The Daily Tar Heel

Serving the students and the University community since 1893

Tuesday January 31st

Chapel Hill considers new food truck policy

Food trucks might soon be allowed in town after the Chapel Hill Planning Board drafted recommendations to relax the proposed food truck ordinance Tuesday night.

The board unanimously approved the ordinance but made four recommendations to the Chapel Hill Town Council. Board members said they felt the ordinance was too restrictive.

October 17 – public hearing before the Town Council at 7 p.m.

November – possible action by Council.

“I’m afraid we’ve made it so strict that it doesn’t seem we’re embracing the trucks,” said board member Kimberly Brewer.

The board recommended that the council reconsider parking lot size requirements outside of downtown, the truck-per-lot limit, the permit process and sales tax regulation.

The ordinance as it stands would restrict food trucks to parking lots that have at least 100 spots outside of downtown. In the downtown district, lots would need at least five spots to host a truck. Trucks would be limited to one per 100 spots with a maximum of two per lot.

The board suggested allowing trucks in smaller lots and allowing more than two trucks per lot.

The proposed ordinance would require trucks to have location-tied permits, but the board recommended that it be revised so trucks can park at multiple locations in town with one permit.

Finally, the board suggested linking the permit process to sales tax payment.

Brian Bottger, co-owner of Only Burger restaurant and food truck in Durham, said he thought the revision to the permitting process is important. He said food trucks like to test out locations before committing, and it would be expensive and complicated to ask truck owners to take out permits for each location.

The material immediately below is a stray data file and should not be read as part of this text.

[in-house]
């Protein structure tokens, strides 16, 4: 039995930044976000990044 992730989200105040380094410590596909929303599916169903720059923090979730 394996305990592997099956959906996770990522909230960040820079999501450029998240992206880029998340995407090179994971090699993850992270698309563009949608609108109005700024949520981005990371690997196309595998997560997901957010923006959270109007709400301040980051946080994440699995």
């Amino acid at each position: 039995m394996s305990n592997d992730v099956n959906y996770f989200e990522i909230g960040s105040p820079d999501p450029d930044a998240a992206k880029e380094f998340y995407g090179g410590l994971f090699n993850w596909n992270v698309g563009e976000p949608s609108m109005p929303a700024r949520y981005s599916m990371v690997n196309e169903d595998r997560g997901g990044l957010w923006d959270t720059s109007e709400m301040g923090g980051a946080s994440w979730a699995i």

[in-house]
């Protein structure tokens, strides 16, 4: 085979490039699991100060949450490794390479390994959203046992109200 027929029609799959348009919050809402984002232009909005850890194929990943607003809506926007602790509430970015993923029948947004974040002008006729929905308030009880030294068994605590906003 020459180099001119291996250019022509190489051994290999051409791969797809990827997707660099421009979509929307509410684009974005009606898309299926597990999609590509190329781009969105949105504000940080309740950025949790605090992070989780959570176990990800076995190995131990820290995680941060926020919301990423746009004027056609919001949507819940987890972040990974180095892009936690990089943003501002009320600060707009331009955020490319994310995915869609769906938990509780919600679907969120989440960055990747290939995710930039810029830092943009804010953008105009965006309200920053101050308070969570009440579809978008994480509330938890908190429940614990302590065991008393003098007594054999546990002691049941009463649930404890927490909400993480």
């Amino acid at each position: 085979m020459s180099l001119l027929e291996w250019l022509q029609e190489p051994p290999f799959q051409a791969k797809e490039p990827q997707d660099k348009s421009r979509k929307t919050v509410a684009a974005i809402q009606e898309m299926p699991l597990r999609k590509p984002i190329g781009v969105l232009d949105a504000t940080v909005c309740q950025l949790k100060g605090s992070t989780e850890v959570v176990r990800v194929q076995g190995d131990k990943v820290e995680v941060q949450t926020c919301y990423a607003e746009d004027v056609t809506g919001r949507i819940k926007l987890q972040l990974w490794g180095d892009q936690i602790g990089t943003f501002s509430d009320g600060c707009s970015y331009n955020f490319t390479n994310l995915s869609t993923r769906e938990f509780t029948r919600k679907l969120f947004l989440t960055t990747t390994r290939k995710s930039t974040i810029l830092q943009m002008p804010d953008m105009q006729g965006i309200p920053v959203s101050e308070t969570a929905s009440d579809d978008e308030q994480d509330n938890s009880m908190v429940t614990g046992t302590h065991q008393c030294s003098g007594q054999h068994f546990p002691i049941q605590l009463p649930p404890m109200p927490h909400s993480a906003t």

Bottger also said that he did not think food trucks posed real competition to restaurants, a point that has been controversial.

“They’re two different animals,” he said.

Board member Michael Collins agreed.

“When I want to go downtown to Lantern, I want to go downtown to Lantern,” Collins said. “I’m not going to change my mind because I see a food truck.”

No members of the restaurant business were present at Tuesday’s meeting.

Some food truck owners are unsure whether the new regulations will attract trucks to town.

Carol Edenton, co-owner of Will and Pop’s food truck in Carrboro, said she would love to run in Chapel Hill, but it will depend on the price of the required permits.

“The fact of the matter is that I don’t need Chapel Hill,” Edenton said.

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at city@dailytarheel.com.

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